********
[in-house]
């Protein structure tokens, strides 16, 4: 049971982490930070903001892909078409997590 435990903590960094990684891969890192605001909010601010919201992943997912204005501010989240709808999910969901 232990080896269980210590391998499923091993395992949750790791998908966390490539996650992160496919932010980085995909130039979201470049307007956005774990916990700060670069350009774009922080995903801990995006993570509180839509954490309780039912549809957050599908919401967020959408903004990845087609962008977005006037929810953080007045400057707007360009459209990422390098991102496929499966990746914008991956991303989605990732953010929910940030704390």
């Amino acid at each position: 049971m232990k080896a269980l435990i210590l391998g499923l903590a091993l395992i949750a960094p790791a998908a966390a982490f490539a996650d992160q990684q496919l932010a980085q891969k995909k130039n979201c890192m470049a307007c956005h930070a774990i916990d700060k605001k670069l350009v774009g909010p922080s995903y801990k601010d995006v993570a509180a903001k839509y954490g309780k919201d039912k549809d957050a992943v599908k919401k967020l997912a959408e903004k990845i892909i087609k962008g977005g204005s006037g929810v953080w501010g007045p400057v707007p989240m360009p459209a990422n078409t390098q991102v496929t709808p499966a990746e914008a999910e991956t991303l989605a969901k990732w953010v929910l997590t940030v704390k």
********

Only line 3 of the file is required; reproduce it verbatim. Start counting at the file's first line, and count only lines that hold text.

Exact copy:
């Amino acid at each position: 049971m232990k080896a269980l435990i210590l391998g499923l903590a091993l395992i949750a960094p790791a998908a966390a982490f490539a996650d992160q990684q496919l932010a980085q891969k995909k130039n979201c890192m470049a307007c956005h930070a774990i916990d700060k605001k670069l350009v774009g909010p922080s995903y801990k601010d995006v993570a509180a903001k839509y954490g309780k919201d039912k549809d957050a992943v599908k919401k967020l997912a959408e903004k990845i892909i087609k962008g977005g204005s006037g929810v953080w501010g007045p400057v707007p989240m360009p459209a990422n078409t390098q991102v496929t709808p499966a990746e914008a999910e991956t991303l989605a969901k990732w953010v929910l997590t940030v704390k």